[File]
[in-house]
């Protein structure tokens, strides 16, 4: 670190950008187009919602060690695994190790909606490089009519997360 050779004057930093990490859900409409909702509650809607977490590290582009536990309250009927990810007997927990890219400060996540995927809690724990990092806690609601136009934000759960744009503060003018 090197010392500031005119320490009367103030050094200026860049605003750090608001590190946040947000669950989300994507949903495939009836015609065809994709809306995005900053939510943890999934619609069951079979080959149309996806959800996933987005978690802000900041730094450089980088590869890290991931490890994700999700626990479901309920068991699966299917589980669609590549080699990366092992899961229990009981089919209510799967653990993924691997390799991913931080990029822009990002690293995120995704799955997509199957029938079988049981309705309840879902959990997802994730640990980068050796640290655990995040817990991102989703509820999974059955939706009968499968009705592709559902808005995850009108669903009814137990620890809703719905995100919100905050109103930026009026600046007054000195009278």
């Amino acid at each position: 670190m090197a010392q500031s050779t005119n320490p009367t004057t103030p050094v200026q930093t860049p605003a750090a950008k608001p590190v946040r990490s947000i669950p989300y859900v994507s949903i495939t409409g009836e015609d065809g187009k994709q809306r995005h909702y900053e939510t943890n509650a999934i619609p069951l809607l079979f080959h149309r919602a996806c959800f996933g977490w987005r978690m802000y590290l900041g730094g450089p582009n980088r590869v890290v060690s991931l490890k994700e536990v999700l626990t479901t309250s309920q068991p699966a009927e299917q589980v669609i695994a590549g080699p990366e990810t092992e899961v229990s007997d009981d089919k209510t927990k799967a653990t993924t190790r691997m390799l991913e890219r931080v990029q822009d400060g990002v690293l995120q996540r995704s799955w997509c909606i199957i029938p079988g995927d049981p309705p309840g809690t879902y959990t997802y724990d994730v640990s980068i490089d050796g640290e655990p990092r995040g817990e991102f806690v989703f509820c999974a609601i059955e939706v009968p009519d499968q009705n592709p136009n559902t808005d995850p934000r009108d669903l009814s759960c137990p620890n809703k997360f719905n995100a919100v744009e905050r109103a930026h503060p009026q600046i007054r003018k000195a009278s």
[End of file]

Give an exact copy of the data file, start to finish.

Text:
[in-house]
């Protein structure tokens, strides 16, 4: 670190950008187009919602060690695994190790909606490089009519997360 050779004057930093990490859900409409909702509650809607977490590290582009536990309250009927990810007997927990890219400060996540995927809690724990990092806690609601136009934000759960744009503060003018 090197010392500031005119320490009367103030050094200026860049605003750090608001590190946040947000669950989300994507949903495939009836015609065809994709809306995005900053939510943890999934619609069951079979080959149309996806959800996933987005978690802000900041730094450089980088590869890290991931490890994700999700626990479901309920068991699966299917589980669609590549080699990366092992899961229990009981089919209510799967653990993924691997390799991913931080990029822009990002690293995120995704799955997509199957029938079988049981309705309840879902959990997802994730640990980068050796640290655990995040817990991102989703509820999974059955939706009968499968009705592709559902808005995850009108669903009814137990620890809703719905995100919100905050109103930026009026600046007054000195009278």
């Amino acid at each position: 670190m090197a010392q500031s050779t005119n320490p009367t004057t103030p050094v200026q930093t860049p605003a750090a950008k608001p590190v946040r990490s947000i669950p989300y859900v994507s949903i495939t409409g009836e015609d065809g187009k994709q809306r995005h909702y900053e939510t943890n509650a999934i619609p069951l809607l079979f080959h149309r919602a996806c959800f996933g977490w987005r978690m802000y590290l900041g730094g450089p582009n980088r590869v890290v060690s991931l490890k994700e536990v999700l626990t479901t309250s309920q068991p699966a009927e299917q589980v669609i695994a590549g080699p990366e990810t092992e899961v229990s007997d009981d089919k209510t927990k799967a653990t993924t190790r691997m390799l991913e890219r931080v990029q822009d400060g990002v690293l995120q996540r995704s799955w997509c909606i199957i029938p079988g995927d049981p309705p309840g809690t879902y959990t997802y724990d994730v640990s980068i490089d050796g640290e655990p990092r995040g817990e991102f806690v989703f509820c999974a609601i059955e939706v009968p009519d499968q009705n592709p136009n559902t808005d995850p934000r009108d669903l009814s759960c137990p620890n809703k997360f719905n995100a919100v744009e905050r109103a930026h503060p009026q600046i007054r003018k000195a009278s």